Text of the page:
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Battery Maintenance


Servicing Batteries isn't all that hard. A little bit of care and attention, plus a basic idea of what's good for them and what's bad for them, can go a a long way towards extending your battery life. While most of it is just common sense and eyeball inspections, a few simple tools can be helpful when maintaining your batteries. Flooded batteries do expel acidic hydrogen gasses when charging. These corrosive gasses really do a number on the battery terminal connections so one of the first points of maintenance is to keep these connections clean. You won't pass much electricity through a dirty connection. Besides, eventually the cable will rot away and fall off so you might as well take care of them.

What are common mistakes made by lead acid battery owners?

Undercharging: Generally caused by not allowing the charger to restore the battery to full state of charge after use. Continually operating the battery in a partial state of charge, or storing the battery in a discharged state result in the formation of lead sulfate compounds on the plates. This condition is known as sulfation. Both of these conditions reduce the battery's performance and may cause premature battery failure. Undercharging will also cause stratification.

Overcharging: Continuous charging causes accelerated corrosion of the positive plates, excessive water consumption, and in some cases, damaging temperatures within a lead acid battery. Deep cycle batteries should be charged after each discharge of more than 50% of the batteries rated capacity, and/or after prolonged storage of 30 days or more.

Things to look for during battery inspection:

1. Examine the outside appearance of the battery.

  • Look for cracks in the container.

  • The top of the battery, posts, and connections should be clean, free of dirt, fluids, and corrosion. If batteries are dirty, refer to the Cleaning section for the proper cleaning procedure.

  • Repair or replace any damaged batteries.

2. Any fluids on or around the battery may be an indication that electrolyte is spilling, leaching, or leaking out.

  • Leaking batteries must be repaired or replaced.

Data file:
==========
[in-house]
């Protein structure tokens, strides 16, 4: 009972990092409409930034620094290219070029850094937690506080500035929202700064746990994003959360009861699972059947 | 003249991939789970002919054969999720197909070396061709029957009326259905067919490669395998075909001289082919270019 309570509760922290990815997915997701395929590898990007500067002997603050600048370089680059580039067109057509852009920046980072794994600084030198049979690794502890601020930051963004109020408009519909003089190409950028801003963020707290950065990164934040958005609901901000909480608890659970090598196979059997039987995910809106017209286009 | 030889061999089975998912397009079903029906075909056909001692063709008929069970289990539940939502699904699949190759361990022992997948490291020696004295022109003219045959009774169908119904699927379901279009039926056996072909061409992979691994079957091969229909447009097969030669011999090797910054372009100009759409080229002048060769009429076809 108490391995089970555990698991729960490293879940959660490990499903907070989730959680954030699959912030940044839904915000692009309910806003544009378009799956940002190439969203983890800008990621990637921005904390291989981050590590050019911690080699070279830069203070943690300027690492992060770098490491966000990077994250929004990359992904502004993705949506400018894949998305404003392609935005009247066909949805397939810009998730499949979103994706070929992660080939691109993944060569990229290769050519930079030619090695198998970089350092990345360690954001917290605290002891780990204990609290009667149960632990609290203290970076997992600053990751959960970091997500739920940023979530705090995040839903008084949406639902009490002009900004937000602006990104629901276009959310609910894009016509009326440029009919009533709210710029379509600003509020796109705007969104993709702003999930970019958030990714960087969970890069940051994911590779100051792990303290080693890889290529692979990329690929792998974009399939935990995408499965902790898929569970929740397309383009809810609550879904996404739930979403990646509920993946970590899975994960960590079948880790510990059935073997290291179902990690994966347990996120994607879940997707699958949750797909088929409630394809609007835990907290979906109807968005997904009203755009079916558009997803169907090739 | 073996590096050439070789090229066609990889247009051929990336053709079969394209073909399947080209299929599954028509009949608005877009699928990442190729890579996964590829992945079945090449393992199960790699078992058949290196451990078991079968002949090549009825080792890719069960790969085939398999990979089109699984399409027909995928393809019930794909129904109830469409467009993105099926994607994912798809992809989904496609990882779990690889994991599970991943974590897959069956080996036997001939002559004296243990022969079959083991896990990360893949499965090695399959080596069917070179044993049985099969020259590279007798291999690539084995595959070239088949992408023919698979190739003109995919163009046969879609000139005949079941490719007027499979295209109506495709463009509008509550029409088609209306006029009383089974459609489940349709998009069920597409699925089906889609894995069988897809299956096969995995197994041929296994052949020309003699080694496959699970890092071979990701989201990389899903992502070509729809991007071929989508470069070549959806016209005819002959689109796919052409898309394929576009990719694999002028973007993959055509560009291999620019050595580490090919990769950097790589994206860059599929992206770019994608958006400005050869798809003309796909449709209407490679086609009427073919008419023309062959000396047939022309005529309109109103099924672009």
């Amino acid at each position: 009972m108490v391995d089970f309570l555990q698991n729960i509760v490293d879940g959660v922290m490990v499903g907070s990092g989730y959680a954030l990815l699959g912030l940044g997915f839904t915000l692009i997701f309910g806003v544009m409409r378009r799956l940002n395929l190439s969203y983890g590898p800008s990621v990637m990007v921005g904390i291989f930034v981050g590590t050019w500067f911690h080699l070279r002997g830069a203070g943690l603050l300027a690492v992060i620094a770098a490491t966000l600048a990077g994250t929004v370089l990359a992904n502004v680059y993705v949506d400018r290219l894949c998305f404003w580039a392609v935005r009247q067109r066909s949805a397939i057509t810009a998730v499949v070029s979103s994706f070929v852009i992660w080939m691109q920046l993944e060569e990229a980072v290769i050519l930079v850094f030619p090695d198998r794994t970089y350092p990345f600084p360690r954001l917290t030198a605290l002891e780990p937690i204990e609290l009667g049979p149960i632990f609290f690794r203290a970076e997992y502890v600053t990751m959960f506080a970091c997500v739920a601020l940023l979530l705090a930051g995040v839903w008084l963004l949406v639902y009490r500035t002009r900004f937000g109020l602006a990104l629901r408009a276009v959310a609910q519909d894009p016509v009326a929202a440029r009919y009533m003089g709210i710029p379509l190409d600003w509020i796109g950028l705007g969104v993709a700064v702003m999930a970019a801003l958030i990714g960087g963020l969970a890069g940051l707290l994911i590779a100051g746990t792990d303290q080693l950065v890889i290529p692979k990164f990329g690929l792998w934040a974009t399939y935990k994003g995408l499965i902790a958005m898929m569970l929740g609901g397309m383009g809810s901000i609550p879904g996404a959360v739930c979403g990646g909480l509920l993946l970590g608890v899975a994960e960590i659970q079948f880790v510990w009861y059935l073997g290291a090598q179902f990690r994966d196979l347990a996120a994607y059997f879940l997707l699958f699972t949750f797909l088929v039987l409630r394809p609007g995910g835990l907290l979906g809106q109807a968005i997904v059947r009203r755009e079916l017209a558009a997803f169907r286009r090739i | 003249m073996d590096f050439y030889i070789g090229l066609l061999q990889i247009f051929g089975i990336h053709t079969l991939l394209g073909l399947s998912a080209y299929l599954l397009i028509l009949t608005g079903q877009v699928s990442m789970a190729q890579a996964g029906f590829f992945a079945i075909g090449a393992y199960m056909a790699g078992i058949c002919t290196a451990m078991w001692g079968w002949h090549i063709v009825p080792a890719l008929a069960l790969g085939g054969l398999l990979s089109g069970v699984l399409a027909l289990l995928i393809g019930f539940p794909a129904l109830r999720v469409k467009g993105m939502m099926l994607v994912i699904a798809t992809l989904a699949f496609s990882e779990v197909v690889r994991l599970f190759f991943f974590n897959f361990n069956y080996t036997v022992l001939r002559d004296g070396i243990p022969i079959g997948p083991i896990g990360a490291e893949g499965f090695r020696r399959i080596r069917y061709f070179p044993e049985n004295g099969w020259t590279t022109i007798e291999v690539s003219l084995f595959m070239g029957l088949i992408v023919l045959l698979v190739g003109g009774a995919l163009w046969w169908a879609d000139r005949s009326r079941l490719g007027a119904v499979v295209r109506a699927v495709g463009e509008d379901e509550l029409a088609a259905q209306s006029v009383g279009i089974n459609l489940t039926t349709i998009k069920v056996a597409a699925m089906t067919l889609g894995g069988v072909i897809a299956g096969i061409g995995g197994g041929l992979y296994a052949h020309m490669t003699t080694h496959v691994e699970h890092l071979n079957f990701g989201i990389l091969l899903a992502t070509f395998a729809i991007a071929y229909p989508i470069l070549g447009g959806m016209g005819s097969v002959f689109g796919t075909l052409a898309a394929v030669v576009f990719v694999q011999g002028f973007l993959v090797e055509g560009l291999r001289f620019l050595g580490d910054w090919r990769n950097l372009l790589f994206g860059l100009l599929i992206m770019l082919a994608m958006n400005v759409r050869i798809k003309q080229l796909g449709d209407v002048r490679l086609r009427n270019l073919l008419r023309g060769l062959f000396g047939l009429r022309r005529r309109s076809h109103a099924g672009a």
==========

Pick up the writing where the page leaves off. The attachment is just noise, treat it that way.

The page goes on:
3. Check all battery cables and their connections.

  • Look closely for loose or damaged parts.

  • Battery cables should be intact; broken or frayed cables can be extremely hazardous.

  • Replace any cable that looks suspicious.

4. Tighten all wiring connections to the proper specification (see below). Make certain there is good contact with the terminals.

WARNING: Do not over tighten terminals. Doing so can result in post breakage, post meltdown, or fire.

Here are the proper Torque values if you desire and have a torque wrench to torque the battery hardware.

Automotive: 50-70 in-lbs

Side: 70-90 in-lbs

Wing Nut: 95-105 in-lbs

LPT: 95-105 in-lbs

LT: 100-120 in-lbs


Battery Watering:

Flooded batteries need water. More importantly, watering must be done at the right time and in the right amount or else the battery's performance and longevity suffers.

Distilled water should always be added after fully charging the battery. Prior to charging, there should be enough water to cover the plates. If the battery has been discharged (partially or fully), the water level should also be above the plates. Keeping the water at the correct level after a full charge will prevent having to worry about the water level at a different state of charge.

Depending on the local climate, charging methods, application, etc. it is recommended that batteries be checked once a month until you get a feel for how thirsty your batteries are.

Important things to remember:

1. Do not let the plates get exposed to air. This will damage (corrode) the plates.

2. Do not fill the water level in the filling well to the cap. This most likely will cause the battery to overflow acid, consequently losing capacity and causing a corrosive mess. (If this happens, spread some baking soda around and flush with clean water.

3. Do not use water with a high mineral content. Use distilled or de-ionized water only.

CAUTION: The electrolyte is a solution of acid and water so skin contact should be avoided.

Step by step watering procedure:

1. Open the vent caps and look inside the fill wells.

2. Check electrolyte level; the minimum level is at the top of the plates.

3. If necessary add just enough distilled water to cover the plates at this time.

4. Put batteries on a complete charge before adding any additional distilled water (refer to the Charging section).

5. Once charging is completed, open the vent caps and look inside the fill wells.

6. Add distilled water until the electrolyte level is 1/8" below the bottom of the fill well.

7. A piece of rubber can be used safely as a dipstick to help determine this level.

8. Clean, replace, and tighten all vent caps.


Suggestions for help in filling your batteries.

Purchase a small plastic pitcher (2 cup) (Wal-Mart’s) with a spout. Use a flashlight.

Install a battery watering system - http://www.flow-rite.com/spw/pro-fill

Lot of folks use a Turkey Baster (Wal-Mart’s) to assist and a mechanics telescopic mirror (Automotive Parts Store)

You can make a battery watering system by picking up a replacement fuel priming aspirator bulb (Wal-Mart item) that typically goes into the fuel line on boat fuel tanks. Then add some 3/8" clear hose (Home Depot type item) and you have a hand pump to pump battery water from a jug into the batteries.

WARNING: Never add acid to a previously installed battery as a substitute for distilled water!


Submitted by Mike Sundberg - 2/06/06

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